Partner Security Requirements

Applies to

  • All partners in the Cloud Solution Provider program
    • Direct bill
    • Indirect provider
    • Indirect reseller
  • All Control Panel Vendors
  • All Advisors

Greater privacy safeguards and security are among our top priorities. We know that the best defense is prevention and that we are only as strong as our weakest link. That is why we need everyone in our ecosystem to act and ensure they have appropriate security protections in place. To help safeguard partners and customers, we’re introducing a set of mandatory security requirements for Advisors, Control Panel Vendors, and partners participating in the Cloud Solution Provider program.

Starting August 1, 2019 all partners are required to enforce multi-factor authentication for all users, including service accounts, in their partner tenant.

Note

We strongly recommend that all partners transacting through a sovereign cloud (21Vianet, US Government, and Germany) act and adopt these new security requirements immediately. However, these partners are not required to meet the new security requirements effective August 1, 2019. Microsoft will provide additional details regarding the enforcement of these security requirements for sovereign clouds in the future.

The terms associated with the partner security requirements have been added to the Cloud Solution Provider program guide. Starting on August 1, 2019 all partners participating in the Cloud Solution Provider program should be in compliance with the terms. As it relates to Advisors the same contractual requirements will be in place.

Partners who do not implement the mandatory security requirements will not be able to transact in the Cloud Solution Provider program or manage customer tenants leveraging delegate admin rights, once these requirements are enforced. We are in the process of establishing a technical enforcement date for the requirements and will notify partners of the date with detailed information.

What actions do I need to take?

Given the highly privileged nature of being a partner we need to ensure that each user has an MFA challenge for every single authentication. This can be accomplished through one of the following ways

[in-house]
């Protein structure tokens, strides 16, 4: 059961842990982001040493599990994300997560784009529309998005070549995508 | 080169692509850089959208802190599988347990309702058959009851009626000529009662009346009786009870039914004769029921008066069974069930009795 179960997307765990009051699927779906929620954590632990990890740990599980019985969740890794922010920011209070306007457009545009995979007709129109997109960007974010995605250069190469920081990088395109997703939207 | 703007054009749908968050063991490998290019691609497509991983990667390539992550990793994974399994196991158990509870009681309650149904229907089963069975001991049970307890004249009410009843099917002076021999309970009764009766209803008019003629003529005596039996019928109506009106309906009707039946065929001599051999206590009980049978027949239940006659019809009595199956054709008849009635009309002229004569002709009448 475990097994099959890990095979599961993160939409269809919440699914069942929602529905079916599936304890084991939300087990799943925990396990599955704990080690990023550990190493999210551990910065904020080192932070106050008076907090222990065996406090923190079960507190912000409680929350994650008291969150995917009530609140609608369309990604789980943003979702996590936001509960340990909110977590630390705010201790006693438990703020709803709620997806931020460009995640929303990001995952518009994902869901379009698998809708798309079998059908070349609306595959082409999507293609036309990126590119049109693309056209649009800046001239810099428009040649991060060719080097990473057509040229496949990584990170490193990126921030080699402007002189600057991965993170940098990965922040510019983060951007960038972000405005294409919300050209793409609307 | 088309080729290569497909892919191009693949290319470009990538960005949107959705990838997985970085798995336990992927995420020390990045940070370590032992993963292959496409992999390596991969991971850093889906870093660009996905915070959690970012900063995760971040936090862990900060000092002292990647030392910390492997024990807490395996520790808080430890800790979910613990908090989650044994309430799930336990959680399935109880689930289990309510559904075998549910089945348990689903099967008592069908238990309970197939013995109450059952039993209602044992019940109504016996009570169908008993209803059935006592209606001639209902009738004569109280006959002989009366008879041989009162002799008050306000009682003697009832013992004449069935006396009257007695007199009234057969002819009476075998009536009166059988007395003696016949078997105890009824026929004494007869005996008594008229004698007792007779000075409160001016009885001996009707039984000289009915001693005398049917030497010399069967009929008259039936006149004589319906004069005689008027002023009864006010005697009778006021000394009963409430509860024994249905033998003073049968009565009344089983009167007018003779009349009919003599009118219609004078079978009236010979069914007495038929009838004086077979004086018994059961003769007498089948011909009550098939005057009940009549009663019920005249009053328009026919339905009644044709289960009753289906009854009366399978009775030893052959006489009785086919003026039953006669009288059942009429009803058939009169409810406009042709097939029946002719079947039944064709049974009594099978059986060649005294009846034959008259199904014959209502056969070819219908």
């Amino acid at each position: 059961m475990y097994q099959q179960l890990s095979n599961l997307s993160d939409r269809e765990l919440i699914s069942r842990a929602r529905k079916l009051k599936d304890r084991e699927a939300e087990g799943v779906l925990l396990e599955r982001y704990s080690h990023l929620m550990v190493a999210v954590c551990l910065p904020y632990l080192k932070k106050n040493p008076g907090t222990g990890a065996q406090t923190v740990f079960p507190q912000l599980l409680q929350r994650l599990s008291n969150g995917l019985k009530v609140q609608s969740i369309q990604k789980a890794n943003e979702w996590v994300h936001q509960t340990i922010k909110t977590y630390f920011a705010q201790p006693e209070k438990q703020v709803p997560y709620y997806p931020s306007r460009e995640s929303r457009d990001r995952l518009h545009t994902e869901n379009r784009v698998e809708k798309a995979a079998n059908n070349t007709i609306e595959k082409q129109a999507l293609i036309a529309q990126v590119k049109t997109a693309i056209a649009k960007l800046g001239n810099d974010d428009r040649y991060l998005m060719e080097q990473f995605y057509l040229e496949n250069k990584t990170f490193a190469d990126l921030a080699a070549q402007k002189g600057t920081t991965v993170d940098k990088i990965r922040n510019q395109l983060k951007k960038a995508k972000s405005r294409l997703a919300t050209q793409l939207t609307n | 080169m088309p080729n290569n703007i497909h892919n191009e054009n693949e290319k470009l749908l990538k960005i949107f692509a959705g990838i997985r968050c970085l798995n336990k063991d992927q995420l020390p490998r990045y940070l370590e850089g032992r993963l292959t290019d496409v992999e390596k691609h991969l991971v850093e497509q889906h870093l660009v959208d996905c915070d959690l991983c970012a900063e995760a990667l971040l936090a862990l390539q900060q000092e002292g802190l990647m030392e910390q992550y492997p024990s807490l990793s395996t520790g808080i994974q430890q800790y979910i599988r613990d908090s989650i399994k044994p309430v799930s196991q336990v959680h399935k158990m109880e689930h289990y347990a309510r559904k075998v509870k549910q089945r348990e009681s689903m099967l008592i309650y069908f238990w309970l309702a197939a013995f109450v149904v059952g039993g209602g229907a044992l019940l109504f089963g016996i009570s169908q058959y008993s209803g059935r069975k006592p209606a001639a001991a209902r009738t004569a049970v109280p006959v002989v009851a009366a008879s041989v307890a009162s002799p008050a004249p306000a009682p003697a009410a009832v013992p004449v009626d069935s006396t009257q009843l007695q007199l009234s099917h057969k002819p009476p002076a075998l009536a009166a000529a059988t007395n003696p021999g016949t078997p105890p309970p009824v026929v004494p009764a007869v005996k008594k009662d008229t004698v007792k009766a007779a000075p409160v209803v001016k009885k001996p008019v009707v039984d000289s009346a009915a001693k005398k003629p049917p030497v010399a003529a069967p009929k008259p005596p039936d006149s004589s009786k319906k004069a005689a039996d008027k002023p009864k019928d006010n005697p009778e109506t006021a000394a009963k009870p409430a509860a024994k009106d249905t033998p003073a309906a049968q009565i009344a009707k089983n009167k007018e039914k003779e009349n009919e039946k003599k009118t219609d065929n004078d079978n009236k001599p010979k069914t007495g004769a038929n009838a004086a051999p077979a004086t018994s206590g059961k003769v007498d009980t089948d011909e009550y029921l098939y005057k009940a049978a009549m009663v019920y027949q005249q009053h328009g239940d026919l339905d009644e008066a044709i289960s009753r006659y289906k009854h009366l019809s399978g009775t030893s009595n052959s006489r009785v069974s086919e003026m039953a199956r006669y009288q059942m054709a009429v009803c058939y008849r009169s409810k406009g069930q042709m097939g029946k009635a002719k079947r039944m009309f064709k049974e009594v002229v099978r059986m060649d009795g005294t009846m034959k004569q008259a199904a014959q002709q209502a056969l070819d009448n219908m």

• Implementing Azure AD Premium and ensure that MFA is enforced for each user
  • Implementing the baseline protection policies
  • Implementing a third-party solution and ensure MFA is enforced for each user

Important

Once these requirements are technically enforced every single authentication must have an MFA challenge. You will not be able to use any feature of conditional access to avoid authenticating using MFA when access Microsoft commercial cloud services.

Considerations

Because these requirements apply to all users, including service accounts, in your partner tenant, there are several considerations that need to be made to ensure a smooth deployment. These considerations include identifying users in Azure AD that cannot perform MFA, as well as applications and devices used by your organization that do not support modern authentication.

Prior to performing any action, it is recommended that you identify the following

Do you have an application or device that does not support the use of MFA when authenticating?

When you enforce MFA legacy authentication use protocols such as IMAP, POP3, SMTP, etc. will be blocked because these protocols do not support MFA. To address this limitation a feature known as app passwords can be used to ensure the application or device can still authenticate. You should review the considerations for using app passwords documented here to determine if they can be used in your environment.

Do you have users using Office 365 provided by licenses associated with your partner tenant?

Prior to implementing any solution, it is recommended that you determine why version of Microsoft Office is being used by users in your partner tenant. Review plan for multi-factor authentication for Office 365 Deployments before taking any action. There is a chance your users will experience connectivity issues with applications like Outlook. Before enforcing MFA, it important to ensure that Outlook 2013 SP1, or later, is being used and that your organization has modern authentication enabled. See Enable modern authentication in Exchange Online for more information.

To enable modern authentication for any devices running Windows, that have Microsoft Office 2013 installed, you will need to create two registry keys. See Enable Modern Authentication for Office 2013 on Windows devices.

Important

If you have enabled your users for Azure AD MFA and they have any devices running Office 2013 that are not enabled for modern authentication, they will need to use App Passwords on those devices. More information on App Passwords and when/where/how they should be used can be found here: App Passwords with Azure Multi-Factor Authentication.

Is there a policy preventing any of your users from using their mobile devices while working?

It is important to identify any corporate policy that prevents employees from using mobile devices while working because it will influence what MFA solution you implement. There are MFA solutions, such as the one provided through the implementation of the baseline protection policies, that only allow the use of an authenticator app for verification. In the event your organization has a policy that prevent the use of mobile devices, then you should consider one of the following options

  • Deploy a time-based one-time base password (TOTP) application that can run on secure system